Children born to women with rheumatoid arthritis (RA) may be more likely to develop certain chronic diseases during childhood and adolescence, according to a study published in Arthritis Care & Research.
In utero exposure to maternal RA was associated with an increased risk of thyroid disease and epilepsy, as well as childhood and adolescent RA, compared to children born to mothers without RA, reported the authors, led by Line R. Jølving, graduate student, Odense University Hospital, University of Southern Denmark, Odense.
One of the most common chronic diseases in pregnancy is RA, an autoimmune disease that is more likely to develop in women and which may have a genetic component. Women with RA often have concerns about the impact of their disease on the fetus. Some studies have reported that early adverse fetal life exposures can result in growth restriction and low birth weight, which has been linked to chronic diseases later in life.
These researchers set out to assess fetal exposure to maternal RA and the risk of developing 15 selected chronic diseases. They used the Danish health registry to identify children born from 1989 to 2013, which included 2,106 born to women with a diagnosis of RA within 10 years before childbirth and 1,378,539 born to women without RA. Babies were followed until an important health outcome, death, or the end of the follow-up period. Median follow-up time was 13.7 years, with a maximum of 25.9 years.
Interestingly, the proportion of women with RA giving birth increased significantly, from 7.4% in the first 5-year period (1989-1993) to 35% in the last 5 years (2009-2013). Furthermore, at time of birth, more women in the exposed cohort were aged 30-39 years (58.6%) than women in the unexposed cohort (46.9%). One possible reason for this may be that women with RA wait for low disease activity to become pregnant, and it may take longer to achieve pregnancy due to reduced fertility.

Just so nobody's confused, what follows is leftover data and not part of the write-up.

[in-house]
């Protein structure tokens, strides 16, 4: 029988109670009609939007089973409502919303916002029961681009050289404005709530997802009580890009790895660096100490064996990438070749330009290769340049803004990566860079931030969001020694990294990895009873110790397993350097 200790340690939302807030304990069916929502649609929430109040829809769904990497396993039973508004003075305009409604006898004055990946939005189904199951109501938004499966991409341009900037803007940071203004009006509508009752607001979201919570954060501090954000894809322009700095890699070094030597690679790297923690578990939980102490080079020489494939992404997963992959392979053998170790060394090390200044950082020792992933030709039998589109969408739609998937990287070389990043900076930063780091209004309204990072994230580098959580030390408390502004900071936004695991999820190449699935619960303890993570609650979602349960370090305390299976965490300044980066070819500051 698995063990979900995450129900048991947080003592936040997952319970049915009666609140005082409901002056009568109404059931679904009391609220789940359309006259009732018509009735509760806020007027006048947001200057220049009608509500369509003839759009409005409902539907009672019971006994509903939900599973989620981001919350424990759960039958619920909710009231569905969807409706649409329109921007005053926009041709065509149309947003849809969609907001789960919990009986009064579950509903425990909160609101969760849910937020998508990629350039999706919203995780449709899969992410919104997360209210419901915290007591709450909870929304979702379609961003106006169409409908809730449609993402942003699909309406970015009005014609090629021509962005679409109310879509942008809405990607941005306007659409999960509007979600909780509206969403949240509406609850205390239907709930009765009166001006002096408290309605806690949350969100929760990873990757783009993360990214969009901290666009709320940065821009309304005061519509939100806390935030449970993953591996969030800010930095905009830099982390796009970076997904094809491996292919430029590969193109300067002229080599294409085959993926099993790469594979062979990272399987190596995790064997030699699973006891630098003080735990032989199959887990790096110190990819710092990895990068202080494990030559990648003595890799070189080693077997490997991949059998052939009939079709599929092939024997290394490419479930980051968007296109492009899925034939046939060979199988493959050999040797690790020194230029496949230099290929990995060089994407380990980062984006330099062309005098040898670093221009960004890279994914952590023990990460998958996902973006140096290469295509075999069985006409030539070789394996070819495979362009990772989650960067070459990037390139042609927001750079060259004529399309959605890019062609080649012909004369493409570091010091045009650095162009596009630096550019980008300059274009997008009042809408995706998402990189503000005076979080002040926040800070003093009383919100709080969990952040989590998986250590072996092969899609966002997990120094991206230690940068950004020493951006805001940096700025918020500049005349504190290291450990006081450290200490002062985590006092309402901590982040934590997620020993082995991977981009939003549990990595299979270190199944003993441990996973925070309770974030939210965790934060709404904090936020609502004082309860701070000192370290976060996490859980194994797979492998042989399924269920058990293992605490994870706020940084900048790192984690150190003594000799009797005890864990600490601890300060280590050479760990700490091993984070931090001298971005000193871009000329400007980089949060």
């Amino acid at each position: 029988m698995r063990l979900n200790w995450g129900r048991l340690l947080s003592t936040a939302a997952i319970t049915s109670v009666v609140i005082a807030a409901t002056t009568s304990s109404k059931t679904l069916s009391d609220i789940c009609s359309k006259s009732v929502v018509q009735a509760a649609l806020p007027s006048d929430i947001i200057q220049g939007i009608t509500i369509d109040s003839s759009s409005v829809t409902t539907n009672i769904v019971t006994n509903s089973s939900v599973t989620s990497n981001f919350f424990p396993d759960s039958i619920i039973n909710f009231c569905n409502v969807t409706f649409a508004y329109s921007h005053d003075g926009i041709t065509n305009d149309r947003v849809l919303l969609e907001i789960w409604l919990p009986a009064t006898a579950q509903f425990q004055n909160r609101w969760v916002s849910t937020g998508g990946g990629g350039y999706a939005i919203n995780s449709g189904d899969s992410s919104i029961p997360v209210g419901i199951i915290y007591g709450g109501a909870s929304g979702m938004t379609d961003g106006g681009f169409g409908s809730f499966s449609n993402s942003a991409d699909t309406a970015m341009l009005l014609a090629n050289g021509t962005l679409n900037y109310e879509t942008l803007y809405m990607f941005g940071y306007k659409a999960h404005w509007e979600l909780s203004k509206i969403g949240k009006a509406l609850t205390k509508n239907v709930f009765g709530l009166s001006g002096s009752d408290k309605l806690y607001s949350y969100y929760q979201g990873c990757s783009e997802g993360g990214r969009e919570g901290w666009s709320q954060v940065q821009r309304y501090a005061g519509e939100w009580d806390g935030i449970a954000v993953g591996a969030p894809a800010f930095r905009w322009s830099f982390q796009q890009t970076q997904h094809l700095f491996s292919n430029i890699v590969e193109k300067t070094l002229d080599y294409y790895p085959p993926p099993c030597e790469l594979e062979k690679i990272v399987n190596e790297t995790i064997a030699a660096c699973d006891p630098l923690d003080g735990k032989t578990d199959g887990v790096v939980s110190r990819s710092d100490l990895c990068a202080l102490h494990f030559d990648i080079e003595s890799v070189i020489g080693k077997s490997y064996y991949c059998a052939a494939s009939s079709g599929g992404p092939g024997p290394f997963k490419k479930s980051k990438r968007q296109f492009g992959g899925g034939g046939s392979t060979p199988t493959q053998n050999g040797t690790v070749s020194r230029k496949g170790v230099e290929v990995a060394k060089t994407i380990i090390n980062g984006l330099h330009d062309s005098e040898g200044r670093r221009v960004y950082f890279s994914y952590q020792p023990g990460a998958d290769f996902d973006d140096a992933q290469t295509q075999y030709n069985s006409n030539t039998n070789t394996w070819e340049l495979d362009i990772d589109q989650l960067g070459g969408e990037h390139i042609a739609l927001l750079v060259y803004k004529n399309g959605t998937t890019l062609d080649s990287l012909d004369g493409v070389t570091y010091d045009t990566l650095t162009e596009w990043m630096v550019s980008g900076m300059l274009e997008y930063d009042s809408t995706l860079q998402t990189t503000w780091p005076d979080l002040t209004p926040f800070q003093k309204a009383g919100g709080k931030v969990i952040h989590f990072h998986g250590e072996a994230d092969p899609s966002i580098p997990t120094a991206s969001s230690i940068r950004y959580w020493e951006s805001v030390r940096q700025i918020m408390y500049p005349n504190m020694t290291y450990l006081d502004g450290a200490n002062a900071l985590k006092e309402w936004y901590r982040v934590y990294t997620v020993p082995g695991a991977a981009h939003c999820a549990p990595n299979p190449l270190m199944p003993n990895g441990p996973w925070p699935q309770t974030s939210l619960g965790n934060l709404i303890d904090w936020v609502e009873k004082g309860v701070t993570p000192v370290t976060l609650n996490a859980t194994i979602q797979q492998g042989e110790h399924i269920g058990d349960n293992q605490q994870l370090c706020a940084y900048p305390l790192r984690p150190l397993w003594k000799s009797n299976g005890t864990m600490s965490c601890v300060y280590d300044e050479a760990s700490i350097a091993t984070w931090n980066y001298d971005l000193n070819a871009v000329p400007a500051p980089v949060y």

Jølving and colleagues also found that babies born to moms with RA were more likely to be born by cesarean section compared to unexposed babies (28.2% vs 15.0%, respectively), more frequently born preterm (10.1% vs 6.2%), and more likely to be small for gestational age (5.1% vs 3.8%).
In children born to women with RA, these researchers found significant outcome associations with thyroid diseases, epilepsy, and RA (hazard ratios [HRs] 2.19, 1.61, and 2.89, respectively). In the sensitivity analysis, which included those diagnosed with RA on at least two occasions before childbirth, the exposed cohort was reduced to 1,067 children, and results were similar to the main analysis for both epilepsy and RA, but did not hold for thyroid diseases.
Other diseases evaluated in the study included non-insulin dependent diabetes mellitus, parathyroid disease, polycystic ovary syndrome, systemic lupus erythematosus, inflammatory bowel disease, multiple sclerosis, coagulation disorders, chronic lung disease including asthma, affective mood disorder, schizophrenia and other paranoid psychoses, and anxiety and personality disorders.
The investigators did not include information regarding the medication used by mothers or socioeconomic factors in their analyses. Furthermore, it is possible that some child outcomes are misclassified.
“The results from our study suggest that children of mothers with RA have excess morbidities during childhood and adolescence when it comes to important chronic diseases,” concluded the authors. They suggest that their results need to be confirmed with data from other countries and that studies to explore underlying biological mechanisms are needed.